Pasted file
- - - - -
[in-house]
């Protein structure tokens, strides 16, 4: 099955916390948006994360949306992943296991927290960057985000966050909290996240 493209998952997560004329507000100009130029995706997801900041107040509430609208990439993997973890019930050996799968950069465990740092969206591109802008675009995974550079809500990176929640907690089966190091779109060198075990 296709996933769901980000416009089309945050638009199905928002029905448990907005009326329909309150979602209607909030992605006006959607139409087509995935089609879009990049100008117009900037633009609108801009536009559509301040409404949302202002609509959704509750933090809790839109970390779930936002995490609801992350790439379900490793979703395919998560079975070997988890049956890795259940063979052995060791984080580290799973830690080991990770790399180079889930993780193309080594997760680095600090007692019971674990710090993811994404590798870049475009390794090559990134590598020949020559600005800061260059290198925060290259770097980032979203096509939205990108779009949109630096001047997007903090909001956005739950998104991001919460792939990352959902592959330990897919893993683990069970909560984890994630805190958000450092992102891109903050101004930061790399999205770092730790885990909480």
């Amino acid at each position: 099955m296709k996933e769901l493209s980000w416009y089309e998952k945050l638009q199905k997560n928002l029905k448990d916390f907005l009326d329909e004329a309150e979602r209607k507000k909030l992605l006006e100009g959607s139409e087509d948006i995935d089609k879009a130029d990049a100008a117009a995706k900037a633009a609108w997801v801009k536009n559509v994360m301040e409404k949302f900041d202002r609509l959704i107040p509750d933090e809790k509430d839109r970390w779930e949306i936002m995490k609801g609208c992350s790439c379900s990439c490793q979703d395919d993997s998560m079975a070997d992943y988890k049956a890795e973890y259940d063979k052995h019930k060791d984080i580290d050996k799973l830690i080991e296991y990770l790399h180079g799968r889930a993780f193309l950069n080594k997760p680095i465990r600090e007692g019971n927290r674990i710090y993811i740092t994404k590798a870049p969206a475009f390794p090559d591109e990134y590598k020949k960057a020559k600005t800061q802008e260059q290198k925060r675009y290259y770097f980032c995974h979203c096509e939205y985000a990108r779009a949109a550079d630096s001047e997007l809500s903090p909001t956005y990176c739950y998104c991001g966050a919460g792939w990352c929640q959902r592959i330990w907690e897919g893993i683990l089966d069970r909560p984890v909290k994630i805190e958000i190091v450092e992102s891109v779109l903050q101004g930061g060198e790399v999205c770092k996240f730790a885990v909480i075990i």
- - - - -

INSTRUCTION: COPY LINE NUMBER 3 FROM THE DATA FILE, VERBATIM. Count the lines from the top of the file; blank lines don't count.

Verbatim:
């Amino acid at each position: 099955m296709k996933e769901l493209s980000w416009y089309e998952k945050l638009q199905k997560n928002l029905k448990d916390f907005l009326d329909e004329a309150e979602r209607k507000k909030l992605l006006e100009g959607s139409e087509d948006i995935d089609k879009a130029d990049a100008a117009a995706k900037a633009a609108w997801v801009k536009n559509v994360m301040e409404k949302f900041d202002r609509l959704i107040p509750d933090e809790k509430d839109r970390w779930e949306i936002m995490k609801g609208c992350s790439c379900s990439c490793q979703d395919d993997s998560m079975a070997d992943y988890k049956a890795e973890y259940d063979k052995h019930k060791d984080i580290d050996k799973l830690i080991e296991y990770l790399h180079g799968r889930a993780f193309l950069n080594k997760p680095i465990r600090e007692g019971n927290r674990i710090y993811i740092t994404k590798a870049p969206a475009f390794p090559d591109e990134y590598k020949k960057a020559k600005t800061q802008e260059q290198k925060r675009y290259y770097f980032c995974h979203c096509e939205y985000a990108r779009a949109a550079d630096s001047e997007l809500s903090p909001t956005y990176c739950y998104c991001g966050a919460g792939w990352c929640q959902r592959i330990w907690e897919g893993i683990l089966d069970r909560p984890v909290k994630i805190e958000i190091v450092e992102s891109v779109l903050q101004g930061g060198e790399v999205c770092k996240f730790a885990v909480i075990i």